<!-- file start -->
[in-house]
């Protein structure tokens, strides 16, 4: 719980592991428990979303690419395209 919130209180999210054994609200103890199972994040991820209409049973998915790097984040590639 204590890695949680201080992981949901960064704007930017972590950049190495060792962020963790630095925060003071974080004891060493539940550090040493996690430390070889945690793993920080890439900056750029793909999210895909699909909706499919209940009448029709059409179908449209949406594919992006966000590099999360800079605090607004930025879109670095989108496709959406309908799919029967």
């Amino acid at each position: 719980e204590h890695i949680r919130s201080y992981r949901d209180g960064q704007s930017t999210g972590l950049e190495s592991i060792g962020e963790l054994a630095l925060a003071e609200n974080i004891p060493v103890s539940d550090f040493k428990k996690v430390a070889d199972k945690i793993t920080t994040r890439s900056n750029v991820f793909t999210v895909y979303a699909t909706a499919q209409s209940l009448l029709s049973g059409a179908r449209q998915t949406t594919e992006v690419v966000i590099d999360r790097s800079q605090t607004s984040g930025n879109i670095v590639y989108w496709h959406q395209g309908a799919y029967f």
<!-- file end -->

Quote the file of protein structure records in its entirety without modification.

[in-house]
């Protein structure tokens, strides 16, 4: 719980592991428990979303690419395209 919130209180999210054994609200103890199972994040991820209409049973998915790097984040590639 204590890695949680201080992981949901960064704007930017972590950049190495060792962020963790630095925060003071974080004891060493539940550090040493996690430390070889945690793993920080890439900056750029793909999210895909699909909706499919209940009448029709059409179908449209949406594919992006966000590099999360800079605090607004930025879109670095989108496709959406309908799919029967």
């Amino acid at each position: 719980e204590h890695i949680r919130s201080y992981r949901d209180g960064q704007s930017t999210g972590l950049e190495s592991i060792g962020e963790l054994a630095l925060a003071e609200n974080i004891p060493v103890s539940d550090f040493k428990k996690v430390a070889d199972k945690i793993t920080t994040r890439s900056n750029v991820f793909t999210v895909y979303a699909t909706a499919q209409s209940l009448l029709s049973g059409a179908r449209q998915t949406t594919e992006v690419v966000i590099d999360r790097s800079q605090t607004s984040g930025n879109i670095v590639y989108w496709h959406q395209g309908a799919y029967f």